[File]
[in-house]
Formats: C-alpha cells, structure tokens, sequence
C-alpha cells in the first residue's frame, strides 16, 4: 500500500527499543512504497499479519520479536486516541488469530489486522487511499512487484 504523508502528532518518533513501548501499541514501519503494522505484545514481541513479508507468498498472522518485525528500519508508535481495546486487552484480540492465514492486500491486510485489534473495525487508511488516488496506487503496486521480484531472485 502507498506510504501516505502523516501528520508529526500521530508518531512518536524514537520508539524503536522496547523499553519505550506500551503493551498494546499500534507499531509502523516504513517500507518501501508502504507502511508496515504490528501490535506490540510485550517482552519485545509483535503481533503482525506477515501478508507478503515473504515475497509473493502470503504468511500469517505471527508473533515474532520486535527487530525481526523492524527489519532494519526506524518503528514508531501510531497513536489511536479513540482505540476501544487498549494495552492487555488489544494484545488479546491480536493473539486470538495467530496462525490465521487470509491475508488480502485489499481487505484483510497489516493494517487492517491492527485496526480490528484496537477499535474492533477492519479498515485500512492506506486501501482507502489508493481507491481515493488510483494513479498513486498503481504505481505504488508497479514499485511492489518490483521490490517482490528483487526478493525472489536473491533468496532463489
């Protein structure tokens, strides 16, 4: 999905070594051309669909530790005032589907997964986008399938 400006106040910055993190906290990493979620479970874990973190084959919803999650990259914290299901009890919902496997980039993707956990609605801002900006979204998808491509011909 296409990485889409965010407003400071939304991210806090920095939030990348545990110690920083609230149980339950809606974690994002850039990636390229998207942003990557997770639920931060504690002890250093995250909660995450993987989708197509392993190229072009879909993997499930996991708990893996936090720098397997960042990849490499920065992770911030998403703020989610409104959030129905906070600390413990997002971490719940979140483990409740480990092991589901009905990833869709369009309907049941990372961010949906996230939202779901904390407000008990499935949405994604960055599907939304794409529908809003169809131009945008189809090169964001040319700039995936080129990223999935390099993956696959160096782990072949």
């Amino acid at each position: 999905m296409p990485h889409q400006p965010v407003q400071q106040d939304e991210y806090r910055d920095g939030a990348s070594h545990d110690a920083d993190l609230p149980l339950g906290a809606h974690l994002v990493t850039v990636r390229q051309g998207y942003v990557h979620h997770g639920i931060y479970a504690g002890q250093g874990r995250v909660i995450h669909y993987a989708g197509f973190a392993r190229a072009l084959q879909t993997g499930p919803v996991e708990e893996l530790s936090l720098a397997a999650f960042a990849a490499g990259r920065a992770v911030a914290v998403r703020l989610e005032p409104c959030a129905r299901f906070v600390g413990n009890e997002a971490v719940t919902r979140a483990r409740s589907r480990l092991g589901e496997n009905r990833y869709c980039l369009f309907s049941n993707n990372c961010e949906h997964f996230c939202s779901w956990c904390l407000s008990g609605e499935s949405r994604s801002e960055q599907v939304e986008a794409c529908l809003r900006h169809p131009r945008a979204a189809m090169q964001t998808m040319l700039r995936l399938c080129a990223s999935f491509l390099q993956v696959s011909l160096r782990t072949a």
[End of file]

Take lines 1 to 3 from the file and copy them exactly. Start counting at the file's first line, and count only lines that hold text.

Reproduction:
[in-house]
Formats: C-alpha cells, structure tokens, sequence
C-alpha cells in the first residue's frame, strides 16, 4: 500500500527499543512504497499479519520479536486516541488469530489486522487511499512487484 504523508502528532518518533513501548501499541514501519503494522505484545514481541513479508507468498498472522518485525528500519508508535481495546486487552484480540492465514492486500491486510485489534473495525487508511488516488496506487503496486521480484531472485 502507498506510504501516505502523516501528520508529526500521530508518531512518536524514537520508539524503536522496547523499553519505550506500551503493551498494546499500534507499531509502523516504513517500507518501501508502504507502511508496515504490528501490535506490540510485550517482552519485545509483535503481533503482525506477515501478508507478503515473504515475497509473493502470503504468511500469517505471527508473533515474532520486535527487530525481526523492524527489519532494519526506524518503528514508531501510531497513536489511536479513540482505540476501544487498549494495552492487555488489544494484545488479546491480536493473539486470538495467530496462525490465521487470509491475508488480502485489499481487505484483510497489516493494517487492517491492527485496526480490528484496537477499535474492533477492519479498515485500512492506506486501501482507502489508493481507491481515493488510483494513479498513486498503481504505481505504488508497479514499485511492489518490483521490490517482490528483487526478493525472489536473491533468496532463489